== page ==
Why we should stop asking people “what do you do” as the first question.

Hi. My name is Melissa. I DO a lot of things. What do you want to know? What are you really asking with that question? How about we rephrase our first questions and really get to know each other, be more creative and you’ll probably get a more personal answer.

Does your work define you or do you define your work? To me asking the question “What do you do?” right after asking someone there name is putting a lot of importance on their job or how they make money. It automatically starts comparing us on a socioeconomic level whether you want to admit it or not. You start thinking are they a future client or can I get their business. What can they do for me?

Personally, I don’t want to be defined by my job or my socioeconomic status because I do a lot of things. It’s hard for me to know how to answer that question. I design. I run. I drink bourbon. I travel. I read. I take photos. I help entrepreneurs. But asking “what do you do?” is often pigeon holing me into only one answer. So I usually try to counter “what do you do?” with “I do a lot of things” or better yet “I’m passionate about x?”. Let’s rethink our first interactions with people and make them more fun and interesting. Let’s talk about our win’s and our passions. Which may or may not be¬†related to work or how you get paid.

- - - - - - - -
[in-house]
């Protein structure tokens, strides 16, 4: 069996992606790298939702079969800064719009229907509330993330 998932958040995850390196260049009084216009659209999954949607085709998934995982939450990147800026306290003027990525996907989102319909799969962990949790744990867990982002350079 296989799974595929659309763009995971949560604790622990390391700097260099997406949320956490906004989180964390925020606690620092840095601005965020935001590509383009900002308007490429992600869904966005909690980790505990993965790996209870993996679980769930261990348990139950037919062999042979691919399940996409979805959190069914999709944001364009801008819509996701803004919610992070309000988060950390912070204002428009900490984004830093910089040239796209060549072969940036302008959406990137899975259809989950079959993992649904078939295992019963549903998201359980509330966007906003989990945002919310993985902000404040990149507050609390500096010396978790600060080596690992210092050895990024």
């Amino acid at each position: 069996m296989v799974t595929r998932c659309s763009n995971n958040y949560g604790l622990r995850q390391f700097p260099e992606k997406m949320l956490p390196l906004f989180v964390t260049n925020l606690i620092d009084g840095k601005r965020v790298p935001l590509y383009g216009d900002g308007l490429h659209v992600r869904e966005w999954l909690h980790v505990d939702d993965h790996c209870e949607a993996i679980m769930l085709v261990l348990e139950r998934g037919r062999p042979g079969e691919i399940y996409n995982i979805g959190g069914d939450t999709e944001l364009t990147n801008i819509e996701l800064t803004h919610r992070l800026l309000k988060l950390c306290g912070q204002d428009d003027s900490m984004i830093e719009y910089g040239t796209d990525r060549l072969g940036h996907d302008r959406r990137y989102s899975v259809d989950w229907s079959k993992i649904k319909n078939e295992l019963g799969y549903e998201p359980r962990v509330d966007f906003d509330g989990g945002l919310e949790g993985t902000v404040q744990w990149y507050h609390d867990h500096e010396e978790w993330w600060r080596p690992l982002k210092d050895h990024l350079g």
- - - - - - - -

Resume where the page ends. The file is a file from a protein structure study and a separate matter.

What lights you up?

That’s a great first question to ask people! Along with, “what are you passionate about?”. “What are you looking forward to this week” or this year.

What would you do if money was no object? If you are one of the lucky ones, this is also your “job”. You get to do what lights you up every day of the year.

I also compare “what do you do” to a client telling me they want a postcard. I can accept that they want a postcard or I can dig deeper and see why they want a postcard. What is the driver for it? What is the problem they are trying to solve? With those questions I feel you can really get somewhere.

What is your why?